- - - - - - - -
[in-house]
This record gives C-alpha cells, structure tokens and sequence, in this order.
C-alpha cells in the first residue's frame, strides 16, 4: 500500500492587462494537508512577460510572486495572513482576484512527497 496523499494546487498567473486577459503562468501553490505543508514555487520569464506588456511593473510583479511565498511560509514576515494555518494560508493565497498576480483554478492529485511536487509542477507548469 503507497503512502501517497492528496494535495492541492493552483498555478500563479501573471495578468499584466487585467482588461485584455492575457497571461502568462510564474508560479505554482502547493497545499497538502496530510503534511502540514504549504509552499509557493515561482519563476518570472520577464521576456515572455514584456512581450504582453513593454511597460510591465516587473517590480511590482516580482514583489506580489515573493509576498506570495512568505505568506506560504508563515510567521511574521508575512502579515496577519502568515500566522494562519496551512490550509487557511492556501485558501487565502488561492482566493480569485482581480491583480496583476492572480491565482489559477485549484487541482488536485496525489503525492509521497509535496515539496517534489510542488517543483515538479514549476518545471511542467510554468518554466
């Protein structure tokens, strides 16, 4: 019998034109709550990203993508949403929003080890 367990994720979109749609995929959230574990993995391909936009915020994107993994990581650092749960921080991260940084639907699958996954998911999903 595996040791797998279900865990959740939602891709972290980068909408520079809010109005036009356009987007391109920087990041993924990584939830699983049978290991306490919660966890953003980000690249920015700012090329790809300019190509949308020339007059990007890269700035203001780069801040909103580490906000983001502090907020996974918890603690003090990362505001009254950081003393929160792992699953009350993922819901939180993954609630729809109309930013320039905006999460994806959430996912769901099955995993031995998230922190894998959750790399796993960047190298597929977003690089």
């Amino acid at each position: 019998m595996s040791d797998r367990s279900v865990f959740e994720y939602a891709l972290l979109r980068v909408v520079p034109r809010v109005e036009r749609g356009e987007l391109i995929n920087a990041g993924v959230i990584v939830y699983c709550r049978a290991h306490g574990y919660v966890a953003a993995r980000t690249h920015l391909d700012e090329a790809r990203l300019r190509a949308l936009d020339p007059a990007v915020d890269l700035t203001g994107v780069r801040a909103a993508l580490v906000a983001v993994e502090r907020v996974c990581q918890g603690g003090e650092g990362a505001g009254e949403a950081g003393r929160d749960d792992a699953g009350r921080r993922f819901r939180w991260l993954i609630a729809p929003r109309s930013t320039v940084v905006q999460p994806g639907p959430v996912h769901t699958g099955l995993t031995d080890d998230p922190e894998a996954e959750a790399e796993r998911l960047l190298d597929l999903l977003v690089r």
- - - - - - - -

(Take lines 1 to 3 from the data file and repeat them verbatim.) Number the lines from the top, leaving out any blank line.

[in-house]
This record gives C-alpha cells, structure tokens and sequence, in this order.
C-alpha cells in the first residue's frame, strides 16, 4: 500500500492587462494537508512577460510572486495572513482576484512527497 496523499494546487498567473486577459503562468501553490505543508514555487520569464506588456511593473510583479511565498511560509514576515494555518494560508493565497498576480483554478492529485511536487509542477507548469 503507497503512502501517497492528496494535495492541492493552483498555478500563479501573471495578468499584466487585467482588461485584455492575457497571461502568462510564474508560479505554482502547493497545499497538502496530510503534511502540514504549504509552499509557493515561482519563476518570472520577464521576456515572455514584456512581450504582453513593454511597460510591465516587473517590480511590482516580482514583489506580489515573493509576498506570495512568505505568506506560504508563515510567521511574521508575512502579515496577519502568515500566522494562519496551512490550509487557511492556501485558501487565502488561492482566493480569485482581480491583480496583476492572480491565482489559477485549484487541482488536485496525489503525492509521497509535496515539496517534489510542488517543483515538479514549476518545471511542467510554468518554466